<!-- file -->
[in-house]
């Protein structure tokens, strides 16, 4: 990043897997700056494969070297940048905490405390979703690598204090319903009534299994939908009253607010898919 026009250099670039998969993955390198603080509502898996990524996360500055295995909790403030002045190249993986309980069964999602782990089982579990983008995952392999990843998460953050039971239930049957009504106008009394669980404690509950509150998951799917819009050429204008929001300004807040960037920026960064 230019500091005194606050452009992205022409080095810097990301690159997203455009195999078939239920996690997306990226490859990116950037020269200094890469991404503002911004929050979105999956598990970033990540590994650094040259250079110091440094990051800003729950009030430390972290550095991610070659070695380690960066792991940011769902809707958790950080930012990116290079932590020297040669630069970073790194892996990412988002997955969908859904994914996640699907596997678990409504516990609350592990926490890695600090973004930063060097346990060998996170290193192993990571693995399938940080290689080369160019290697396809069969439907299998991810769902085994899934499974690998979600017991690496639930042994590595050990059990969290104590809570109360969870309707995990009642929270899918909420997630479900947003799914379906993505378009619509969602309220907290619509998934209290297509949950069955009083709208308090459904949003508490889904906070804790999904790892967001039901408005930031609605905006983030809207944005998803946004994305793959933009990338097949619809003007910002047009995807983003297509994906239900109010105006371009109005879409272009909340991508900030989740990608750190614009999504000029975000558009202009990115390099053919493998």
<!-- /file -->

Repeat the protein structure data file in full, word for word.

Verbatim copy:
[in-house]
């Protein structure tokens, strides 16, 4: 990043897997700056494969070297940048905490405390979703690598204090319903009534299994939908009253607010898919 026009250099670039998969993955390198603080509502898996990524996360500055295995909790403030002045190249993986309980069964999602782990089982579990983008995952392999990843998460953050039971239930049957009504106008009394669980404690509950509150998951799917819009050429204008929001300004807040960037920026960064 230019500091005194606050452009992205022409080095810097990301690159997203455009195999078939239920996690997306990226490859990116950037020269200094890469991404503002911004929050979105999956598990970033990540590994650094040259250079110091440094990051800003729950009030430390972290550095991610070659070695380690960066792991940011769902809707958790950080930012990116290079932590020297040669630069970073790194892996990412988002997955969908859904994914996640699907596997678990409504516990609350592990926490890695600090973004930063060097346990060998996170290193192993990571693995399938940080290689080369160019290697396809069969439907299998991810769902085994899934499974690998979600017991690496639930042994590595050990059990969290104590809570109360969870309707995990009642929270899918909420997630479900947003799914379906993505378009619509969602309220907290619509998934209290297509949950069955009083709208308090459904949003508490889904906070804790999904790892967001039901408005930031609605905006983030809207944005998803946004994305793959933009990338097949619809003007910002047009995807983003297509994906239900109010105006371009109005879409272009909340991508900030989740990608750190614009999504000029975000558009202009990115390099053919493998």